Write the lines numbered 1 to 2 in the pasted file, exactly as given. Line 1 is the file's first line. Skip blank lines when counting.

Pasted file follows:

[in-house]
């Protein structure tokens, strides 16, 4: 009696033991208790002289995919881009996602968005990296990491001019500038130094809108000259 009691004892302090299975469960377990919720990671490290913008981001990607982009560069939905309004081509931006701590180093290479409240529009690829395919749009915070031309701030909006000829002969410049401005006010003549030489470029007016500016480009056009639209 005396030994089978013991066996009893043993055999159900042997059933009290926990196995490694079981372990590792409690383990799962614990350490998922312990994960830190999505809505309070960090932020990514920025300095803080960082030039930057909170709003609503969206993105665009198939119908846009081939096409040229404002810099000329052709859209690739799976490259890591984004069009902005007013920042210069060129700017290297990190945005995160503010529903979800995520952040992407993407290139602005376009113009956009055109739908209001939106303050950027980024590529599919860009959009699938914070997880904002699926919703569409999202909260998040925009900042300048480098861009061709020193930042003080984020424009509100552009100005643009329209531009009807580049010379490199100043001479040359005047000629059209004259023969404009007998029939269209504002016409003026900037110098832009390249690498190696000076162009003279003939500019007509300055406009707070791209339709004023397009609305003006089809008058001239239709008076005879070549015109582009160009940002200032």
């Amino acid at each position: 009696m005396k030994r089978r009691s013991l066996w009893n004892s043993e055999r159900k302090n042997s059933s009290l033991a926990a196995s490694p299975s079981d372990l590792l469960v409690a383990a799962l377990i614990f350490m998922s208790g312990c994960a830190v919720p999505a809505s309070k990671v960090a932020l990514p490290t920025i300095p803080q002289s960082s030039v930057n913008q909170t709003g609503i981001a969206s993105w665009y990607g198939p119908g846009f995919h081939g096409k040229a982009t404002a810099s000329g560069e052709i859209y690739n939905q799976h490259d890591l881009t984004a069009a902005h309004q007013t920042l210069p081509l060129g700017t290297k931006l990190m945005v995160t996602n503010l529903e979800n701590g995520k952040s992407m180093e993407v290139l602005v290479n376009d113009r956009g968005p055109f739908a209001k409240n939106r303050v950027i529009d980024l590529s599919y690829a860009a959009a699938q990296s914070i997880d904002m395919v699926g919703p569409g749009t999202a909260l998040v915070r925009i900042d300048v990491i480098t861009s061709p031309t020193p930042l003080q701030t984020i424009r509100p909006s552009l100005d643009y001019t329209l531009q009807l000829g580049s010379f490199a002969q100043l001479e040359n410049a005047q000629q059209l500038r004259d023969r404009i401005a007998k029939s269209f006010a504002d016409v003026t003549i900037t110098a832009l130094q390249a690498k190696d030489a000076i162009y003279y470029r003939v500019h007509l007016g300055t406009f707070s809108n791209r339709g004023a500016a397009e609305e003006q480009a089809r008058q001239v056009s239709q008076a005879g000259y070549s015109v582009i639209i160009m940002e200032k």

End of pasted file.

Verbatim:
[in-house]
């Protein structure tokens, strides 16, 4: 009696033991208790002289995919881009996602968005990296990491001019500038130094809108000259 009691004892302090299975469960377990919720990671490290913008981001990607982009560069939905309004081509931006701590180093290479409240529009690829395919749009915070031309701030909006000829002969410049401005006010003549030489470029007016500016480009056009639209 005396030994089978013991066996009893043993055999159900042997059933009290926990196995490694079981372990590792409690383990799962614990350490998922312990994960830190999505809505309070960090932020990514920025300095803080960082030039930057909170709003609503969206993105665009198939119908846009081939096409040229404002810099000329052709859209690739799976490259890591984004069009902005007013920042210069060129700017290297990190945005995160503010529903979800995520952040992407993407290139602005376009113009956009055109739908209001939106303050950027980024590529599919860009959009699938914070997880904002699926919703569409999202909260998040925009900042300048480098861009061709020193930042003080984020424009509100552009100005643009329209531009009807580049010379490199100043001479040359005047000629059209004259023969404009007998029939269209504002016409003026900037110098832009390249690498190696000076162009003279003939500019007509300055406009707070791209339709004023397009609305003006089809008058001239239709008076005879070549015109582009160009940002200032």